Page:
Ex-commerce chief joins tycoon Peter Woo in calling for Hong Kong to ditch Covid-19 travel restrictions and open back up to world
- ‘Business travellers are not coming … especially when other countries have lifted restrictions,’ Frederick Ma says
- Peter Woo earlier warned travel restrictions have contributed to talent exodus from Hong Kong
Former commerce minister Frederick Ma Si-hang on Friday said all quarantine rules should be scrapped to draw tourists back and pump life back into the local aviation, tourism and commercial sectors, a day after former chief secretary Henry Tang Ying-yen made a similar plea.
“It’s affecting the city a lot if we continue shutting down the border. Business travellers are not coming … especially when other countries have lifted restrictions,” Ma said.
In a rare statement on Thursday evening, tycoon Peter Woo Kwong-ching argued the government needed to ease travel curbs so the city could live up to Chinese President Xi Jinping’s expectation it would “improve its presence as an international financial, shipping and trading centre”.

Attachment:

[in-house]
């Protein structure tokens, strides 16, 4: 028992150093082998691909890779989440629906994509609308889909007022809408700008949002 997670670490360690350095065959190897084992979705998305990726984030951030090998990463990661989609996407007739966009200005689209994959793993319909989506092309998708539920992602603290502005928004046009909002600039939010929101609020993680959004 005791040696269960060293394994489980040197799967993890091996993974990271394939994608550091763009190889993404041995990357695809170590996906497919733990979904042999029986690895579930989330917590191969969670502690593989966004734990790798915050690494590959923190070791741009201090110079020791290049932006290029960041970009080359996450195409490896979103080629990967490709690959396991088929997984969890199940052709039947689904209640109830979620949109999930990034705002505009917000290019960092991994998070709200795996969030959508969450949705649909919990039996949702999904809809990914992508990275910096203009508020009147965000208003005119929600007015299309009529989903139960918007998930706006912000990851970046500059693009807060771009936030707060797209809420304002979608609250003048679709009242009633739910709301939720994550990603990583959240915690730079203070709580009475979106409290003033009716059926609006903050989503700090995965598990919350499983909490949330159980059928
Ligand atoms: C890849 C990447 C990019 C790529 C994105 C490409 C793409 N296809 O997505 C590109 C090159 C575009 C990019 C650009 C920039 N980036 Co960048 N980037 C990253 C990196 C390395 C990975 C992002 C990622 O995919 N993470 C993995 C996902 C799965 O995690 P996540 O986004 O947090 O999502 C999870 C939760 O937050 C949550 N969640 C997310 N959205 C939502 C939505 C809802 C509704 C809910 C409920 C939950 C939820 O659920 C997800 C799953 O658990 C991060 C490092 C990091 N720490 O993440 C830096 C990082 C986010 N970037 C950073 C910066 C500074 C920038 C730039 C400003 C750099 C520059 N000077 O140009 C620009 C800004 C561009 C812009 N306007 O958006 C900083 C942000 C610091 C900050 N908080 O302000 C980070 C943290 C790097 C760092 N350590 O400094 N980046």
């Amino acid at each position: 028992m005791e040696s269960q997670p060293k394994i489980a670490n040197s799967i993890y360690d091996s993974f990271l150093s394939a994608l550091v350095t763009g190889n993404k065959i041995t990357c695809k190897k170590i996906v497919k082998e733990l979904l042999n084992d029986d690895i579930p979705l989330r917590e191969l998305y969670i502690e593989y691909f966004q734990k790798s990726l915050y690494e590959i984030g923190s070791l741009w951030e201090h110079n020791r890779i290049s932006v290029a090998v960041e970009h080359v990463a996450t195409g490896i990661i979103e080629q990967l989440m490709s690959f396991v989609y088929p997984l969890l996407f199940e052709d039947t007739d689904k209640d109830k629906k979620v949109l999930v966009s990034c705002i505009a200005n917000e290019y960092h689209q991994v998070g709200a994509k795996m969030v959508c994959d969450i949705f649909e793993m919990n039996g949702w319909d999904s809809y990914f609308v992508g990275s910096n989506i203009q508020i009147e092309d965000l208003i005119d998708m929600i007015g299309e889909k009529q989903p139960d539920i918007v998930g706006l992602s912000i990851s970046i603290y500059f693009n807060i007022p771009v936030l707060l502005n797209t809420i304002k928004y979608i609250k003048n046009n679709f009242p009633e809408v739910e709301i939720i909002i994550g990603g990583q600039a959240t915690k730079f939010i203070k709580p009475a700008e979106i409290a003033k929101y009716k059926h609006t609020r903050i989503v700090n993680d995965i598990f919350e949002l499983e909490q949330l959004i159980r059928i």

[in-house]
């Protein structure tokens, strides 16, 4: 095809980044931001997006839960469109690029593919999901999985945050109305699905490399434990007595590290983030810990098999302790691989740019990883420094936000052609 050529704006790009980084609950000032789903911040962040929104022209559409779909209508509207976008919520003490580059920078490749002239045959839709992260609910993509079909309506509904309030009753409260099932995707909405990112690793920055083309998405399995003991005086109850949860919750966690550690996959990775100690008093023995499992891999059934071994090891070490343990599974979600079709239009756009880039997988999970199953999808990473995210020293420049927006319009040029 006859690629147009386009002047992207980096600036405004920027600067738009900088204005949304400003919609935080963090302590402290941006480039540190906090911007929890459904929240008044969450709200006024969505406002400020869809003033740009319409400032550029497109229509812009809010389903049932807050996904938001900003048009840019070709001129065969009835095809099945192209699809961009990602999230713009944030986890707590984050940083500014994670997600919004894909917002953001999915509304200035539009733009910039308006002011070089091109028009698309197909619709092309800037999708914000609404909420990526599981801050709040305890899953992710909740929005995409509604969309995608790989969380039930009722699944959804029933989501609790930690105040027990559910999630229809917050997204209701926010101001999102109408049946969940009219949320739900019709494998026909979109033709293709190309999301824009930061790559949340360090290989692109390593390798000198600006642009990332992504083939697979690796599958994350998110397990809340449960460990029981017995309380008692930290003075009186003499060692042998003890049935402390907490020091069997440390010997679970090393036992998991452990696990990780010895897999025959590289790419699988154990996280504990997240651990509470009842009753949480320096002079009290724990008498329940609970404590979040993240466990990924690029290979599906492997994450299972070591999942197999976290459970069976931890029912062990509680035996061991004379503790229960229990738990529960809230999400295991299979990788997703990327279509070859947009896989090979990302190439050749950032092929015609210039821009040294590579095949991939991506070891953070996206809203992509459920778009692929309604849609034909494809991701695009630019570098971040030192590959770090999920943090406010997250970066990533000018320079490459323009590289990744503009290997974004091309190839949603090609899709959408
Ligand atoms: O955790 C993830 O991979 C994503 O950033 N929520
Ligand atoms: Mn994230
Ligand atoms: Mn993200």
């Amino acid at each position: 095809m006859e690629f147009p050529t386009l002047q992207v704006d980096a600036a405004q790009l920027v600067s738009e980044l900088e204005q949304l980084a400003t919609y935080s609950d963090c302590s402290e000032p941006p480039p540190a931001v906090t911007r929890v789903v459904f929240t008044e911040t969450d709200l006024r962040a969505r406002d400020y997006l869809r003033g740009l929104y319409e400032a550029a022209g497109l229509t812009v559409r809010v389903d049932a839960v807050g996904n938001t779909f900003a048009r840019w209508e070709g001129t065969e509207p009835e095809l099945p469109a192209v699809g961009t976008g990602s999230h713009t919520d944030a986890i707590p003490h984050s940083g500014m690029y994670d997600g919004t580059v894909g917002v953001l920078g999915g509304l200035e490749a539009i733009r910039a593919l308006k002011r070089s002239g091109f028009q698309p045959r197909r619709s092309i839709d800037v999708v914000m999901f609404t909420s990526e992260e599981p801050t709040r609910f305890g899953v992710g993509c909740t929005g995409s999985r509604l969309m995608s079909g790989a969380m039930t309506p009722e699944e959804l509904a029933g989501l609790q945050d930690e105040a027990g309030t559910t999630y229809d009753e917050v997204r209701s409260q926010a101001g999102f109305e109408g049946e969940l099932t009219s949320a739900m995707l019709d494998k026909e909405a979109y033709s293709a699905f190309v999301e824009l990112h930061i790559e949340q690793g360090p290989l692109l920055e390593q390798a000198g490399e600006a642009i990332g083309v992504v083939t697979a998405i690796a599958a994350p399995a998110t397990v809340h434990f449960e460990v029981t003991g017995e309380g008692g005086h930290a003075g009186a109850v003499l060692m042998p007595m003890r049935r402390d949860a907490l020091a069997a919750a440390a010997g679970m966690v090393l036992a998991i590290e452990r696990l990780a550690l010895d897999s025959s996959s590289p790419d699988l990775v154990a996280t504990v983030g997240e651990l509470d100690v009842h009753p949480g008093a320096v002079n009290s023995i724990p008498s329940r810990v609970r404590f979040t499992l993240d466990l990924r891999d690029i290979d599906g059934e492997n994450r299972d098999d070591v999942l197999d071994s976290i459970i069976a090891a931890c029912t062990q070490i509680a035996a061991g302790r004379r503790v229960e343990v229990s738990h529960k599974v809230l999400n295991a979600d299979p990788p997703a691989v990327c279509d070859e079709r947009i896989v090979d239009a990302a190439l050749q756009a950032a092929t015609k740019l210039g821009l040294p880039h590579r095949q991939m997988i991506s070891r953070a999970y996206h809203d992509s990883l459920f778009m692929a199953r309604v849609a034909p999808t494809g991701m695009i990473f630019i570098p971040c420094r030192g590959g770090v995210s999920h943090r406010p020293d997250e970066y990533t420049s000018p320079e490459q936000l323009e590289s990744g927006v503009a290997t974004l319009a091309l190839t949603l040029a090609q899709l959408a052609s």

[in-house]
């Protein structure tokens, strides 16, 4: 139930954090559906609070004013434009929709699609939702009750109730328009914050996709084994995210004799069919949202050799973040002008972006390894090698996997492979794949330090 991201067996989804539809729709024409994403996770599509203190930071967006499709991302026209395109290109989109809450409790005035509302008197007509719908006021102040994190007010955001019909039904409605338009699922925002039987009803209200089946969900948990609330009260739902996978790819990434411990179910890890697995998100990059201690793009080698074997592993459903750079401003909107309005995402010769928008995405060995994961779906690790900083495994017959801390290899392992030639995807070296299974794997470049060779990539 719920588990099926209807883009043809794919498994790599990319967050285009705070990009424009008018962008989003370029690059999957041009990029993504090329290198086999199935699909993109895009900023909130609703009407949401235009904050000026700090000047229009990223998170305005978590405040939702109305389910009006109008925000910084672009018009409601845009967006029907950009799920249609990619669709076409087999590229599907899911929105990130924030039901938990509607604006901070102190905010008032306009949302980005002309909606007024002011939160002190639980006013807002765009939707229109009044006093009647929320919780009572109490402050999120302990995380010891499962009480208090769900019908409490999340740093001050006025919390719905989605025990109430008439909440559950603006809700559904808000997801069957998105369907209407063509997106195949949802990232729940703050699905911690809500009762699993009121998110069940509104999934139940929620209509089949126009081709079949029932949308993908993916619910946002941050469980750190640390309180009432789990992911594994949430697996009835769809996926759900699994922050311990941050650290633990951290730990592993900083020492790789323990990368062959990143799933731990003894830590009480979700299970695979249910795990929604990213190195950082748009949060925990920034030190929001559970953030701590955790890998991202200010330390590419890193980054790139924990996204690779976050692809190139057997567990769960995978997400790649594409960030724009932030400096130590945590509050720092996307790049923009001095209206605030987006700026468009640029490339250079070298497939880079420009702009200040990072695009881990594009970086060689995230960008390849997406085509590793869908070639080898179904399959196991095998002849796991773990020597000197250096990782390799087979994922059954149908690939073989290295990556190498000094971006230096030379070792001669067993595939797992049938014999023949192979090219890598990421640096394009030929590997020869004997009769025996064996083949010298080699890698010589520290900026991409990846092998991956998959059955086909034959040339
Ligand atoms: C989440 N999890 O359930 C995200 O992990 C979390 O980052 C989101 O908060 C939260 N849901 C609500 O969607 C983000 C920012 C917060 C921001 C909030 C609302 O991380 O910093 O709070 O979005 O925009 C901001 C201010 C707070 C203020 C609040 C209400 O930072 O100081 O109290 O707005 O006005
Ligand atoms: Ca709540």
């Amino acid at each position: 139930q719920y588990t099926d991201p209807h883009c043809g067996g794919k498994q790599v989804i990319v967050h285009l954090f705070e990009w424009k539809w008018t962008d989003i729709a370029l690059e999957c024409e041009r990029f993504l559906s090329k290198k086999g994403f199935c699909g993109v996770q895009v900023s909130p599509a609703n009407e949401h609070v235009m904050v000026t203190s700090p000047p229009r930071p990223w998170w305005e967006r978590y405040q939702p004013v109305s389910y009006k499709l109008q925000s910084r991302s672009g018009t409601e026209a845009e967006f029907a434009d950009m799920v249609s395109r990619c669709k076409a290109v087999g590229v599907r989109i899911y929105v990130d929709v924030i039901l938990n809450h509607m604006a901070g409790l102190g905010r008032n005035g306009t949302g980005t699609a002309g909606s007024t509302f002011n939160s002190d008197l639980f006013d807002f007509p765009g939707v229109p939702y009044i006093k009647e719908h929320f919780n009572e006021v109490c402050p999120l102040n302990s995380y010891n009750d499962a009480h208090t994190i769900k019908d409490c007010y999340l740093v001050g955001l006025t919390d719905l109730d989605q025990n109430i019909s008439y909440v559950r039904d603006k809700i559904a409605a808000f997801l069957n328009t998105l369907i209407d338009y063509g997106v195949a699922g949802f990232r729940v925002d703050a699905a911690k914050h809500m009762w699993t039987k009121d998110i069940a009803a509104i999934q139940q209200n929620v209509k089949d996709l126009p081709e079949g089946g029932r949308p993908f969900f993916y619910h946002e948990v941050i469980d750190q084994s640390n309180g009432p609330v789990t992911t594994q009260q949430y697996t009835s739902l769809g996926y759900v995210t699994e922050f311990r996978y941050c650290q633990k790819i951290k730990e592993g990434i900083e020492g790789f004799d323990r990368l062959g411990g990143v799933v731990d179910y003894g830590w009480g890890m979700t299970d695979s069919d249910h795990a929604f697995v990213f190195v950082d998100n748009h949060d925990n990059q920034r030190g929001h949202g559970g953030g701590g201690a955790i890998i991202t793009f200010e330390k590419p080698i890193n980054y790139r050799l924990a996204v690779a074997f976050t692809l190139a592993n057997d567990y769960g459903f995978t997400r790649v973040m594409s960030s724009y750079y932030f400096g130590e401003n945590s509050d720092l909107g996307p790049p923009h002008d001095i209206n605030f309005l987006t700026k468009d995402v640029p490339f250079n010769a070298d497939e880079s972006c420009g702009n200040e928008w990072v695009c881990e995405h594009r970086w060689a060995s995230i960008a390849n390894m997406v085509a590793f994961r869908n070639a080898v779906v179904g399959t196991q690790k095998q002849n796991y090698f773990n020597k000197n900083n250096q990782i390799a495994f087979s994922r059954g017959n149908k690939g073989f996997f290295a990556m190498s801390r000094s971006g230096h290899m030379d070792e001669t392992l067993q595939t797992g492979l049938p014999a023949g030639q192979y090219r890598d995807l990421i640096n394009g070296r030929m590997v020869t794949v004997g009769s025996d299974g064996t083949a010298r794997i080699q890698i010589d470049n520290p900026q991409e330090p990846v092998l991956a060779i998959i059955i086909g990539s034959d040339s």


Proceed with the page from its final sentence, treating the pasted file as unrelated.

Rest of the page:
“Hong Kong’s success is not because it is nurtured in a greenhouse. The more it is protected in a greenhouse, the weaker the system will become. Many people can’t help thinking Hong Kong is trying to defeat itself,” wrote Woo, the 76-year-old former chairman of property giant Wheelock and Co.
“We should lift entry controls earlier so as to let more people come, stay, experience the ‘can-do’ spirit of Hong Kong and the vitality of ‘one country, two systems’,” he wrote, referring to the governing formula that defines relations between Hong Kong and Beijing. “Many people hope that Hong Kong can get off the mark again within three months after President Xi’s speech on July 1, not to wait until November.”
Hong Kong in November will host an international banking forum and the Sevens rugby tournament, with several business chambers and lawmakers saying the city must drop quarantine rules for travellers by that time.